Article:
Profile: Jessica Smith
Jessica Smith was a participant or observer in the following events:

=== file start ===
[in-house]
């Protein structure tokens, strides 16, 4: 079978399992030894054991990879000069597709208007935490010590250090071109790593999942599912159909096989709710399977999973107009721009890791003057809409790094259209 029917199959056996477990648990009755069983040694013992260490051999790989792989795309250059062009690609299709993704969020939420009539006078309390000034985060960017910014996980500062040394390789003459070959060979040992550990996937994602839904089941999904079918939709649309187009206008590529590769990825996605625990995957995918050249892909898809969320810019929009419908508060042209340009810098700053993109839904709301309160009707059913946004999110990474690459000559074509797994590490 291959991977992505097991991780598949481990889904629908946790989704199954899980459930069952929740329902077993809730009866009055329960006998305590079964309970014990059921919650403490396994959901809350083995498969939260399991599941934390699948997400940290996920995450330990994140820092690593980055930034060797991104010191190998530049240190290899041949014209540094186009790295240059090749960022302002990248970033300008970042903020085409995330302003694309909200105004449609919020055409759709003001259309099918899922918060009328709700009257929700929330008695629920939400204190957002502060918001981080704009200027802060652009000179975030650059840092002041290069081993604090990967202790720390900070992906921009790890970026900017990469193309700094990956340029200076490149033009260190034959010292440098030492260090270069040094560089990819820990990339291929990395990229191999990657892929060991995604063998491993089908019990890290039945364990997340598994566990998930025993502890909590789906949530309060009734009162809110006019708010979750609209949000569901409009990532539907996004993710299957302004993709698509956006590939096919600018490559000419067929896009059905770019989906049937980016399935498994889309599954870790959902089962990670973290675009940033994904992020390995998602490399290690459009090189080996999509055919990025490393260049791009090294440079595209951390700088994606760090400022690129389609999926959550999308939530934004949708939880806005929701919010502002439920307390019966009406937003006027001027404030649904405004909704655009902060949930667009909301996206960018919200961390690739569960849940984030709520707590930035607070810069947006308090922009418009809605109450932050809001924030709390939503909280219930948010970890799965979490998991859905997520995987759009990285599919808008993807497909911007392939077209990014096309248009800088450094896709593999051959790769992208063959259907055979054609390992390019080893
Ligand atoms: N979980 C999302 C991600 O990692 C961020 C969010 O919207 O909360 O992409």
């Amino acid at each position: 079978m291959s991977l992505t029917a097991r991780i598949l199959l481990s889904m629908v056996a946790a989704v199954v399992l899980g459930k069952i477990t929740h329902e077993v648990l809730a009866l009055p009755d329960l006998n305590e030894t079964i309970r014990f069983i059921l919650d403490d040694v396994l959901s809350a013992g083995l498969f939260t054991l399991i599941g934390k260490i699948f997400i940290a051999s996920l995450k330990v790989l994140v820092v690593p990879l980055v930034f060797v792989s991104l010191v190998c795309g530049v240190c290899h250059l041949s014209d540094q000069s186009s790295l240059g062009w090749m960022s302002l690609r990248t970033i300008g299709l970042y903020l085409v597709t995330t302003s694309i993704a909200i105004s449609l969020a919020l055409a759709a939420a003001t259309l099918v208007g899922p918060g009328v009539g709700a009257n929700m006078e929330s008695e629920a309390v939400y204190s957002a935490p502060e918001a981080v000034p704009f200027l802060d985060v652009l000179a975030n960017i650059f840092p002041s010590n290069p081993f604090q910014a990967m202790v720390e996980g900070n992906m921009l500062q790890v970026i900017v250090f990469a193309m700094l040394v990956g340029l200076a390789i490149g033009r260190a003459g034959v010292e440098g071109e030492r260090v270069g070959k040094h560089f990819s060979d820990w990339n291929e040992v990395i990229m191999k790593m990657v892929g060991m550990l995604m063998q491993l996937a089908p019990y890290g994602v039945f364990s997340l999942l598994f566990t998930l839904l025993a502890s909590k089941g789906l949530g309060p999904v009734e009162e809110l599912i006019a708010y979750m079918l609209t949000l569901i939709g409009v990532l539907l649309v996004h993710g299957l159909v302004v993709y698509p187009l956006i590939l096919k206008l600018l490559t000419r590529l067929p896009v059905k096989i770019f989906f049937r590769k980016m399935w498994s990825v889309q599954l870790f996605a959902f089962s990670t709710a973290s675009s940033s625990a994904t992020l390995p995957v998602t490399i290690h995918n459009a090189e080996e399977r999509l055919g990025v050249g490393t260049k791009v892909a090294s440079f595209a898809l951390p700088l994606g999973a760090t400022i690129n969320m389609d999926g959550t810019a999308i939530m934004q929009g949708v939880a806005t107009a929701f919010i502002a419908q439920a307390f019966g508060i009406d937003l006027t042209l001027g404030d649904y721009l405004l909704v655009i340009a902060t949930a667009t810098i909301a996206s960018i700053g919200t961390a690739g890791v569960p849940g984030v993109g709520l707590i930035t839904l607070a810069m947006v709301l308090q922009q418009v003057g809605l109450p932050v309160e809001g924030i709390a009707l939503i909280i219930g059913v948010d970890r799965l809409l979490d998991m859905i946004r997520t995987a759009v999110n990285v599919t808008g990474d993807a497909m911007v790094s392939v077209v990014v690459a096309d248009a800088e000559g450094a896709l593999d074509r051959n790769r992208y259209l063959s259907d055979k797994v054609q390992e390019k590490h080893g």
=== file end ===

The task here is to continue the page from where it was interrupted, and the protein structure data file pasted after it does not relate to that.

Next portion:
William Delahunt. [Source: US House of Representatives]Democratic House members William Delahunt (D-MA) and Rosa DeLauro (D-CT) announce legislation that will prohibit the use of federal funds to implement any long-term diplomatic and security agreement the Bush administration may enter into with the Iraqi government (see March 7, 2008). The Bush administration has not yet acknowledged that such a pact requires the approval of Congress; Delahunt and DeLauro say that such approval is mandated by the Constitution. The White House disagrees, saying that the entire controversy was triggered by what it calls a sloppy Arabic-to-English translation of the “Declaration of Principles” agreed to by President Bush and Prime Minister Nouri al-Maliki (see November 26, 2007); the declaration serves as the basis for the proposed agreement. The declaration states that the US will provide “security assurances and commitments to the Republic of Iraq to deter foreign aggression against Iraq that violates its sovereignty and integrity of its territories, waters or airspace.” Such an agreement would be a long-term military commitment in Iraq and would, therefore, be a treaty. Treaties must be ratified by a two-thirds vote of the Senate. But a senior administration official says the translation of the “security assurances” phrase “was something we struggled with.” He says the original Arabic phrase was “translated in kind of an interesting way,” and a better translation might have been, “We’ll consult.” Democrats are skeptical of the White House explanation. Senator Jim Webb (D-VA) says that when senators were recently briefed on the planned agreement, they “certainly did not speak to this unfortunate translation from Arabic.” Delahunt, who has co-chaired several hearings on the legality of the agreement, says he hasn’t heard this either, and says, “If it’s sloppy language, it borders on irresponsible to use words like ‘security assurances’ or ‘security commitments’ [when] their customary interpretation would be binding.” Bush officials say that Congress was indeed told about the problematic translation. Delahunt says he believes that the administration, having been “outed, if you will” by Congressional oversight, has decided that it is the “safe course” to argue that the words are not what they appear to be. And Webb’s spokeswoman, Jessica Smith, wonders why the White House did not “retranslate” the troublesome phrase before releasing the declaration. A Bush official says that the final version of the agreement will use the phrasing “consult” rather than “security assurances.” “There aren’t many countries that we give security guarantees to,” he says. [Politico, 3/13/2008]
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